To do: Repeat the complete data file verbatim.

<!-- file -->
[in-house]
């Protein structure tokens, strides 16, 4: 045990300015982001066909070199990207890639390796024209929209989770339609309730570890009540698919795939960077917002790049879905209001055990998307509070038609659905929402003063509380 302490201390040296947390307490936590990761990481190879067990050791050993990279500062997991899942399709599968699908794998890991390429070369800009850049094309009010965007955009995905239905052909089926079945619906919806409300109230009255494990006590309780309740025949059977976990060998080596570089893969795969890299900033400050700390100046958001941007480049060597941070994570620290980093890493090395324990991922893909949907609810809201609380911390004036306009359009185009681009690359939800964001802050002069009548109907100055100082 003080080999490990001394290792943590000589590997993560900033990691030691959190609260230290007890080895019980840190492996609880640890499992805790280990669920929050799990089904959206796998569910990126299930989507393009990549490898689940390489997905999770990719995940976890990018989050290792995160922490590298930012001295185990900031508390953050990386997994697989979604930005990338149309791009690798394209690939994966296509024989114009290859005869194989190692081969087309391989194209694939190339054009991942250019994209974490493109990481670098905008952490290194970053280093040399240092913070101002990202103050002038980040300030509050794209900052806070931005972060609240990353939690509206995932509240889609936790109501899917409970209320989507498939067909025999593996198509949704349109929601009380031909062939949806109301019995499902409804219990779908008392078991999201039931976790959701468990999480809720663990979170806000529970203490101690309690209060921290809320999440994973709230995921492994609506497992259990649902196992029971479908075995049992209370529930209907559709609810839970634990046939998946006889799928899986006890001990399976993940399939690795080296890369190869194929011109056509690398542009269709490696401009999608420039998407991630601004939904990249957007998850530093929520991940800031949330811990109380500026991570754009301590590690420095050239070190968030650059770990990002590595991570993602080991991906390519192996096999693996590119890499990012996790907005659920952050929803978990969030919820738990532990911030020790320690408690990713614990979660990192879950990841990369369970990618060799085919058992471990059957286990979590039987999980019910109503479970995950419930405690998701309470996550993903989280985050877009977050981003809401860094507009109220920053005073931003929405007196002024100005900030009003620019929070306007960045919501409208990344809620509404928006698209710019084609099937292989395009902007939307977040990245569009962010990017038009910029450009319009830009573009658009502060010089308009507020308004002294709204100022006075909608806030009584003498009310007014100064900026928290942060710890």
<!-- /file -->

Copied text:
[in-house]
């Protein structure tokens, strides 16, 4: 045990300015982001066909070199990207890639390796024209929209989770339609309730570890009540698919795939960077917002790049879905209001055990998307509070038609659905929402003063509380 302490201390040296947390307490936590990761990481190879067990050791050993990279500062997991899942399709599968699908794998890991390429070369800009850049094309009010965007955009995905239905052909089926079945619906919806409300109230009255494990006590309780309740025949059977976990060998080596570089893969795969890299900033400050700390100046958001941007480049060597941070994570620290980093890493090395324990991922893909949907609810809201609380911390004036306009359009185009681009690359939800964001802050002069009548109907100055100082 003080080999490990001394290792943590000589590997993560900033990691030691959190609260230290007890080895019980840190492996609880640890499992805790280990669920929050799990089904959206796998569910990126299930989507393009990549490898689940390489997905999770990719995940976890990018989050290792995160922490590298930012001295185990900031508390953050990386997994697989979604930005990338149309791009690798394209690939994966296509024989114009290859005869194989190692081969087309391989194209694939190339054009991942250019994209974490493109990481670098905008952490290194970053280093040399240092913070101002990202103050002038980040300030509050794209900052806070931005972060609240990353939690509206995932509240889609936790109501899917409970209320989507498939067909025999593996198509949704349109929601009380031909062939949806109301019995499902409804219990779908008392078991999201039931976790959701468990999480809720663990979170806000529970203490101690309690209060921290809320999440994973709230995921492994609506497992259990649902196992029971479908075995049992209370529930209907559709609810839970634990046939998946006889799928899986006890001990399976993940399939690795080296890369190869194929011109056509690398542009269709490696401009999608420039998407991630601004939904990249957007998850530093929520991940800031949330811990109380500026991570754009301590590690420095050239070190968030650059770990990002590595991570993602080991991906390519192996096999693996590119890499990012996790907005659920952050929803978990969030919820738990532990911030020790320690408690990713614990979660990192879950990841990369369970990618060799085919058992471990059957286990979590039987999980019910109503479970995950419930405690998701309470996550993903989280985050877009977050981003809401860094507009109220920053005073931003929405007196002024100005900030009003620019929070306007960045919501409208990344809620509404928006698209710019084609099937292989395009902007939307977040990245569009962010990017038009910029450009319009830009573009658009502060010089308009507020308004002294709204100022006075909608806030009584003498009310007014100064900026928290942060710890």